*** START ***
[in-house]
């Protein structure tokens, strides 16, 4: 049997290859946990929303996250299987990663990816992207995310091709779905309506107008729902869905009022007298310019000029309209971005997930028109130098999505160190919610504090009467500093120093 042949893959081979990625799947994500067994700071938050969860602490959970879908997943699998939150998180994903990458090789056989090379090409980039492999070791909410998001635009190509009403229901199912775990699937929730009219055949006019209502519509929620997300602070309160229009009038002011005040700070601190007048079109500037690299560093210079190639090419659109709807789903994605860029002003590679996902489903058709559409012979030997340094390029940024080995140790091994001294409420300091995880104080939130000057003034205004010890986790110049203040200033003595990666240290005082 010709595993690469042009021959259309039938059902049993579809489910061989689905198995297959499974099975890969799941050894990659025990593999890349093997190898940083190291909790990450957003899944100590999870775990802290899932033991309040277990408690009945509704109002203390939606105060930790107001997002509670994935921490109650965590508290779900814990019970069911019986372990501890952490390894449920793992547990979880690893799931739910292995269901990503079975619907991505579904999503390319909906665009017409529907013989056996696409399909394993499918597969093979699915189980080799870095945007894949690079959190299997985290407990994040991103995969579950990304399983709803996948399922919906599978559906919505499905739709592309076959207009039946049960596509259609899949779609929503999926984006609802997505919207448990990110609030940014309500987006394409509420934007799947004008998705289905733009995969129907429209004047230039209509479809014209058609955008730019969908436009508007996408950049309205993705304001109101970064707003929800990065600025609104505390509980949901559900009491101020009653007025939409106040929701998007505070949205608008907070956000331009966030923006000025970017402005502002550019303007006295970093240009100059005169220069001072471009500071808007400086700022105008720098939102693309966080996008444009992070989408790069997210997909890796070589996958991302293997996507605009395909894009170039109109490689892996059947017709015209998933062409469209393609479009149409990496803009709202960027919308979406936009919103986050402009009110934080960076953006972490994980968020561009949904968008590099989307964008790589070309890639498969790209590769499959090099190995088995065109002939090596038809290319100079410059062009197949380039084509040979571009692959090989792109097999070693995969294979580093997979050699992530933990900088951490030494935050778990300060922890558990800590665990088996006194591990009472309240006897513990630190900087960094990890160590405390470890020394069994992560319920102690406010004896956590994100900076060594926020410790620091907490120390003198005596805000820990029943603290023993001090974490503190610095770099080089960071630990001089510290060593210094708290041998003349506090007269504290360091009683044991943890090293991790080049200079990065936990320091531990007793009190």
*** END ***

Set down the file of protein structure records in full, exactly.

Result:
[in-house]
């Protein structure tokens, strides 16, 4: 049997290859946990929303996250299987990663990816992207995310091709779905309506107008729902869905009022007298310019000029309209971005997930028109130098999505160190919610504090009467500093120093 042949893959081979990625799947994500067994700071938050969860602490959970879908997943699998939150998180994903990458090789056989090379090409980039492999070791909410998001635009190509009403229901199912775990699937929730009219055949006019209502519509929620997300602070309160229009009038002011005040700070601190007048079109500037690299560093210079190639090419659109709807789903994605860029002003590679996902489903058709559409012979030997340094390029940024080995140790091994001294409420300091995880104080939130000057003034205004010890986790110049203040200033003595990666240290005082 010709595993690469042009021959259309039938059902049993579809489910061989689905198995297959499974099975890969799941050894990659025990593999890349093997190898940083190291909790990450957003899944100590999870775990802290899932033991309040277990408690009945509704109002203390939606105060930790107001997002509670994935921490109650965590508290779900814990019970069911019986372990501890952490390894449920793992547990979880690893799931739910292995269901990503079975619907991505579904999503390319909906665009017409529907013989056996696409399909394993499918597969093979699915189980080799870095945007894949690079959190299997985290407990994040991103995969579950990304399983709803996948399922919906599978559906919505499905739709592309076959207009039946049960596509259609899949779609929503999926984006609802997505919207448990990110609030940014309500987006394409509420934007799947004008998705289905733009995969129907429209004047230039209509479809014209058609955008730019969908436009508007996408950049309205993705304001109101970064707003929800990065600025609104505390509980949901559900009491101020009653007025939409106040929701998007505070949205608008907070956000331009966030923006000025970017402005502002550019303007006295970093240009100059005169220069001072471009500071808007400086700022105008720098939102693309966080996008444009992070989408790069997210997909890796070589996958991302293997996507605009395909894009170039109109490689892996059947017709015209998933062409469209393609479009149409990496803009709202960027919308979406936009919103986050402009009110934080960076953006972490994980968020561009949904968008590099989307964008790589070309890639498969790209590769499959090099190995088995065109002939090596038809290319100079410059062009197949380039084509040979571009692959090989792109097999070693995969294979580093997979050699992530933990900088951490030494935050778990300060922890558990800590665990088996006194591990009472309240006897513990630190900087960094990890160590405390470890020394069994992560319920102690406010004896956590994100900076060594926020410790620091907490120390003198005596805000820990029943603290023993001090974490503190610095770099080089960071630990001089510290060593210094708290041998003349506090007269504290360091009683044991943890090293991790080049200079990065936990320091531990007793009190």